The Shelby GT500 was introduced to the press at New York’s Tavern-on-the-Green Restaurant in early 1967, it represented a departure from the previous Shelby Mustangs in that it provided more comfort and convenience than the fire breathing Shelby GT350.

Describing his new Mustang, Carroll Shelby was quoted as saying “This is the first car I’m really proud of”, which is a huge statement considering the man’s already impressive back-catalogue of Shelby-badged automobiles.

A Short History of the ’67 Shelby GT500 Mustang

1967 saw the first major design of the Ford Mustang. Originally introduced in 1964, the Mustang had launched the “pony car” market genre and triggered an arms race amongst the big American automakers to build the quickest mid-sized V8 two-door.

The primary motivation for the 1967 redesign was the need to increase the space under the hood, to accommodate larger V8s, and allow Ford to remain competitive in the white hot American marketplace.

Carroll Shelby realised that this new Mustang with a larger space under the hood would be able to accommodate a truly huge engine – a road-going version of the 427 cubic inch V8 that Ford and Shelby had taken to Le Mans in the back of the GT40, and beaten Ferrari at their own game in 1966 and 1967.

Shelby’s idea of taking a Le Mans winning 7 litre V8 and loading it into a Mustang was a major PR coup for Ford, particularly as the hugely popular American victories at Le Mans were still very much fresh in the minds of the American public. In order to maximise on the connection to the race cars, Ford dubbed the 428 cubic inch V8 used in the GT500 the “Cobra Le Mans”. Internally a lot had been changed on the road car engine including the bore and stroke – but it retained the spirit of the Le Mans winning engine, and the motoring public loved it.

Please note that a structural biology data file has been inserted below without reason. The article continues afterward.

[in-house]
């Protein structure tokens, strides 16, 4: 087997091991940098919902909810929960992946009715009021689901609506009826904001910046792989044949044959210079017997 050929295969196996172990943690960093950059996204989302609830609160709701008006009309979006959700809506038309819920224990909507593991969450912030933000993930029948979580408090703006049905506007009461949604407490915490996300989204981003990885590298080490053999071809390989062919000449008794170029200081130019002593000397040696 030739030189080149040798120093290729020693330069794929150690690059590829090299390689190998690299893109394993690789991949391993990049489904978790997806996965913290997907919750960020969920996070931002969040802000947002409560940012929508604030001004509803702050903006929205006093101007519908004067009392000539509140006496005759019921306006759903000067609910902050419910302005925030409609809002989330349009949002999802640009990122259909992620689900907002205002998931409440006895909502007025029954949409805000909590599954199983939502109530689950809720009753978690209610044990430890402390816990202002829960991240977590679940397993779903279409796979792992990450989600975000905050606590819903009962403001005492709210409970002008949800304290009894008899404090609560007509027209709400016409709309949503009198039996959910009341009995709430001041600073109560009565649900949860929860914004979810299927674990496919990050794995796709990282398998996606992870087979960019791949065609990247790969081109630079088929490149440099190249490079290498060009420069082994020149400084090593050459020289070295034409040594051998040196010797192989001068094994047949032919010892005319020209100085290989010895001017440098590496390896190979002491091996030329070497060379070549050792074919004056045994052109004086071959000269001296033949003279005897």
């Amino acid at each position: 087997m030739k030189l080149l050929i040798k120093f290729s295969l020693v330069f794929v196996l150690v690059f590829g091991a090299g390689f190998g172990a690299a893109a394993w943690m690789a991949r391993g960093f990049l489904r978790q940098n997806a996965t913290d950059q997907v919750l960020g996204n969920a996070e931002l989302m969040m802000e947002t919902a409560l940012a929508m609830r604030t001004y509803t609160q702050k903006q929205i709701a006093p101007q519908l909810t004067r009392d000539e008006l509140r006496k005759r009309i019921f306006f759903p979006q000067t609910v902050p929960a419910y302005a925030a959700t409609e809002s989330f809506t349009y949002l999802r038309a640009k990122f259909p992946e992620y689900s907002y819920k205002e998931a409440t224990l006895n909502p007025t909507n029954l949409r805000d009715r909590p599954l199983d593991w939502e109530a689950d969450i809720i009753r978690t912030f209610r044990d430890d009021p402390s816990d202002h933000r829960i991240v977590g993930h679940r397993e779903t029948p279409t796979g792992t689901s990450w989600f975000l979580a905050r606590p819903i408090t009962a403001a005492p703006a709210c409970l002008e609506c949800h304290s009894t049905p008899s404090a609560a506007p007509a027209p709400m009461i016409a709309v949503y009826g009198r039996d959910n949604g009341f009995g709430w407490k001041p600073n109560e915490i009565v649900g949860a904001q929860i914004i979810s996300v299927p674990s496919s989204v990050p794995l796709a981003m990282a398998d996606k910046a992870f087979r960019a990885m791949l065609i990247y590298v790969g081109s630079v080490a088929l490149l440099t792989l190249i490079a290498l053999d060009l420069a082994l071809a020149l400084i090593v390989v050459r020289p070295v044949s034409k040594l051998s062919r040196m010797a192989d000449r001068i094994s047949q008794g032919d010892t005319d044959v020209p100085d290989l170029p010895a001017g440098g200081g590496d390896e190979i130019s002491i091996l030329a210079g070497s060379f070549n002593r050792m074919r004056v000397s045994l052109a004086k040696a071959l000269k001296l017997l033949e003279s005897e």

Each 1967 Shelby GT500 started with a regular fastback 390 Mustang, the team at Shelby American removed the hoods and trunk lids, replacing them with newly styled fibreglass replacements including a functional hood-scoop up front and a lip spoiler in the rear. The side air intakes were functional as well – used for rear brake cooling.

Klaus Arning was responsible for developing the suspension geometry, the same man who designed the suspension for the Ford GT40 and the Shelby Cobra II. In order to make the car easier to live with as a daily driver, power brakes had been fitted as standard, along with fast-ratio power steering, there was an optional fold down rear seat – and even optional air-conditioning.

Interestingly the ’67 Shelby GT500 is thought to be the first production car to offer a rollover bar as standard equipment. The tubular steel roll bar is padded to avoid unpleasant head-whacks for those entering the optional rear seats, and it’s welded to the chassis for improved stiffness.

The true hero in the story of the GT500 is the 428 cubic inch V8 under the hood. Shelby claimed it was capable of 355 hp but this figure was seriously questioned by those who drove them – the real number was over 400 hp. It’s likely the number was understated to to avoid too much scrutiny and keep insurance premiums low, not an uncommon phenomena in the US performance car market at the time.

The 1967 Shelby GT500 Shown Here

This car was completed on July 7th 1967 by Shelby American in Candy Apple Red with a black interior, interestingly it’s one of the less common factory 4-speed fitted examples, which will significantly add to its interest from collector circles.

Just 2,044 GT500s were built by Shelby American in 1967, and many of them have suffered unfortunate drag strip, race track, and road accidents – so the surviving examples are worth significant scratch. Mecum Auctions are estimating that this restored example will sell for between $185,000 USD and $210,000 USD when they sell it at the Indy Auction due to be held between the 16th and 21st of May.

If you’d like to read more about the car or register to bid, you can click here to visit the official listing.

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Image Credits: Jeremy Cliff – Courtesy of Mecum Auctions